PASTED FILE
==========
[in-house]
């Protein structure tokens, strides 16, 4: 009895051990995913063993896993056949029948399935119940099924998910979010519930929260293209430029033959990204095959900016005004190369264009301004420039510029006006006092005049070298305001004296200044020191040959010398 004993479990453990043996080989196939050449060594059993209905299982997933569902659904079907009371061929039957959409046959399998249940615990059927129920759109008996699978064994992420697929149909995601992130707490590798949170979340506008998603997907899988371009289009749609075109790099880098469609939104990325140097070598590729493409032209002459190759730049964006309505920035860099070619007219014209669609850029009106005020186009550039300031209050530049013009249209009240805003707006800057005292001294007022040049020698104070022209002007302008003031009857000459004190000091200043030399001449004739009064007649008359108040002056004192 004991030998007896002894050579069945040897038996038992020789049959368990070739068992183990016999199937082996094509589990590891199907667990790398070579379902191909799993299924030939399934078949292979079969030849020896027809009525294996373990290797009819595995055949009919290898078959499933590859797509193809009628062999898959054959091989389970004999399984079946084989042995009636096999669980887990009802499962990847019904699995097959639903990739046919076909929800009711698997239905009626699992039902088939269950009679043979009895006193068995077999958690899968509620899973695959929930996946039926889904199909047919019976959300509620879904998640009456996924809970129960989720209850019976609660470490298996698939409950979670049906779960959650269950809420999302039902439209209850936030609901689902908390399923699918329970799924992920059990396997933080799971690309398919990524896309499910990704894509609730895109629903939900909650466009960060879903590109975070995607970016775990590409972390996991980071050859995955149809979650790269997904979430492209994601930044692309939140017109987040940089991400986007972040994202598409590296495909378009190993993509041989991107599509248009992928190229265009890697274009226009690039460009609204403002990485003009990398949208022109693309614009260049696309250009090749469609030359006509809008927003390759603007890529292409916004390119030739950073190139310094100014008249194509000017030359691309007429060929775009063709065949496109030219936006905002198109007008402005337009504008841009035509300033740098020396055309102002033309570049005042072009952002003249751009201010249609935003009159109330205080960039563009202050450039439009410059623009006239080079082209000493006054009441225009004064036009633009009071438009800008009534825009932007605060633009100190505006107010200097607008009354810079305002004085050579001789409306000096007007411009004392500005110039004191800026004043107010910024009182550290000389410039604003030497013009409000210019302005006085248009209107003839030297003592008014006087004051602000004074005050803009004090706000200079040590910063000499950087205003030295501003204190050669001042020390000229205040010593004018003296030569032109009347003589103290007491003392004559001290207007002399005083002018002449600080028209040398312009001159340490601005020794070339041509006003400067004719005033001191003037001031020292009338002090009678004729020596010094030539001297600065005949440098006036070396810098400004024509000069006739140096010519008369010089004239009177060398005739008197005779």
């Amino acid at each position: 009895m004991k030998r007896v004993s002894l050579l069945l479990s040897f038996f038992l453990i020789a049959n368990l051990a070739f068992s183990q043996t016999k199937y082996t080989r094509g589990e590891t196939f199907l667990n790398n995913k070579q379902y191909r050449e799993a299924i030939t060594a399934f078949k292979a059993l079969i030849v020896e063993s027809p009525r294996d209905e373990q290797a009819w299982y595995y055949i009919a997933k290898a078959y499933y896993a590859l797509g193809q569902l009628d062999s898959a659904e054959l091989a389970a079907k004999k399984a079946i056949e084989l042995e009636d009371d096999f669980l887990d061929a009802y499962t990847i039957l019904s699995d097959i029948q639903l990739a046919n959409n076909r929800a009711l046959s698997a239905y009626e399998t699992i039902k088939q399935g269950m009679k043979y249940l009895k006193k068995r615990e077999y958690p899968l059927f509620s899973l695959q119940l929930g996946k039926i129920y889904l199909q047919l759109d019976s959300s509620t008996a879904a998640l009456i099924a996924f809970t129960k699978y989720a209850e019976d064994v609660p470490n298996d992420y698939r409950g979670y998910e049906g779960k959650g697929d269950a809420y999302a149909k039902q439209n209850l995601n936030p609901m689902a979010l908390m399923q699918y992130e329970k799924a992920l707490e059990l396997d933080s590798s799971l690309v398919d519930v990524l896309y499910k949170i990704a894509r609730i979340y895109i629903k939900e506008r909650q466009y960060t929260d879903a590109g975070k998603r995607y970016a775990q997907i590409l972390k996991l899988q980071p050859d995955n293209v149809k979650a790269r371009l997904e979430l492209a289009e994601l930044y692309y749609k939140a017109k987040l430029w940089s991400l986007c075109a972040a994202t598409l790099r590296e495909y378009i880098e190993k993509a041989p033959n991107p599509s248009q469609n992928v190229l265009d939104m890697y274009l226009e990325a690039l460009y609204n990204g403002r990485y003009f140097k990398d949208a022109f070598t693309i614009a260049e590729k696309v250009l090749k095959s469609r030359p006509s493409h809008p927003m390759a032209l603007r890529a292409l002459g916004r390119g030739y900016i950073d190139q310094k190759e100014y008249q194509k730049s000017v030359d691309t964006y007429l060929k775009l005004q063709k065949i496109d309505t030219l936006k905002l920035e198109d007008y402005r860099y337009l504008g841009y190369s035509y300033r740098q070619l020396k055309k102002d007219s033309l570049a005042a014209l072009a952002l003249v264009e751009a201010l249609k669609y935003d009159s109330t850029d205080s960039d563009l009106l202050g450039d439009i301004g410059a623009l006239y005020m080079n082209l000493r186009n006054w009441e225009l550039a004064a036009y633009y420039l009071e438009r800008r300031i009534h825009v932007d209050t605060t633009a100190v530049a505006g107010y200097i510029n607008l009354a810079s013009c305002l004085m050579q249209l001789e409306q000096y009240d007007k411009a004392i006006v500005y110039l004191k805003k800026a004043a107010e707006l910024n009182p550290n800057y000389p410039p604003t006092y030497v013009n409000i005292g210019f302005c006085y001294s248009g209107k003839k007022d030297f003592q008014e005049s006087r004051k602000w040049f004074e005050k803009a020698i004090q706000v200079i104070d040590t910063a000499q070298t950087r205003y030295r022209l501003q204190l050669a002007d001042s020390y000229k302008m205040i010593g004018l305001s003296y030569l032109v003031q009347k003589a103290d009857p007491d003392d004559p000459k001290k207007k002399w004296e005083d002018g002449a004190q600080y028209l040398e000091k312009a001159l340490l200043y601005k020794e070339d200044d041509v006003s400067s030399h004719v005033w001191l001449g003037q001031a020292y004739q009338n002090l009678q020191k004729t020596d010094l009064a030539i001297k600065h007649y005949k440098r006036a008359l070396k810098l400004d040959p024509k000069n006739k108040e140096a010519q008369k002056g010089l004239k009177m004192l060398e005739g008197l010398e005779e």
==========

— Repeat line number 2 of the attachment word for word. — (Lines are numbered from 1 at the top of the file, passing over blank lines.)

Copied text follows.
């Protein structure tokens, strides 16, 4: 009895051990995913063993896993056949029948399935119940099924998910979010519930929260293209430029033959990204095959900016005004190369264009301004420039510029006006006092005049070298305001004296200044020191040959010398 004993479990453990043996080989196939050449060594059993209905299982997933569902659904079907009371061929039957959409046959399998249940615990059927129920759109008996699978064994992420697929149909995601992130707490590798949170979340506008998603997907899988371009289009749609075109790099880098469609939104990325140097070598590729493409032209002459190759730049964006309505920035860099070619007219014209669609850029009106005020186009550039300031209050530049013009249209009240805003707006800057005292001294007022040049020698104070022209002007302008003031009857000459004190000091200043030399001449004739009064007649008359108040002056004192 004991030998007896002894050579069945040897038996038992020789049959368990070739068992183990016999199937082996094509589990590891199907667990790398070579379902191909799993299924030939399934078949292979079969030849020896027809009525294996373990290797009819595995055949009919290898078959499933590859797509193809009628062999898959054959091989389970004999399984079946084989042995009636096999669980887990009802499962990847019904699995097959639903990739046919076909929800009711698997239905009626699992039902088939269950009679043979009895006193068995077999958690899968509620899973695959929930996946039926889904199909047919019976959300509620879904998640009456996924809970129960989720209850019976609660470490298996698939409950979670049906779960959650269950809420999302039902439209209850936030609901689902908390399923699918329970799924992920059990396997933080799971690309398919990524896309499910990704894509609730895109629903939900909650466009960060879903590109975070995607970016775990590409972390996991980071050859995955149809979650790269997904979430492209994601930044692309939140017109987040940089991400986007972040994202598409590296495909378009190993993509041989991107599509248009992928190229265009890697274009226009690039460009609204403002990485003009990398949208022109693309614009260049696309250009090749469609030359006509809008927003390759603007890529292409916004390119030739950073190139310094100014008249194509000017030359691309007429060929775009063709065949496109030219936006905002198109007008402005337009504008841009035509300033740098020396055309102002033309570049005042072009952002003249751009201010249609935003009159109330205080960039563009202050450039439009410059623009006239080079082209000493006054009441225009004064036009633009009071438009800008009534825009932007605060633009100190505006107010200097607008009354810079305002004085050579001789409306000096007007411009004392500005110039004191800026004043107010910024009182550290000389410039604003030497013009409000210019302005006085248009209107003839030297003592008014006087004051602000004074005050803009004090706000200079040590910063000499950087205003030295501003204190050669001042020390000229205040010593004018003296030569032109009347003589103290007491003392004559001290207007002399005083002018002449600080028209040398312009001159340490601005020794070339041509006003400067004719005033001191003037001031020292009338002090009678004729020596010094030539001297600065005949440098006036070396810098400004024509000069006739140096010519008369010089004239009177060398005739008197005779």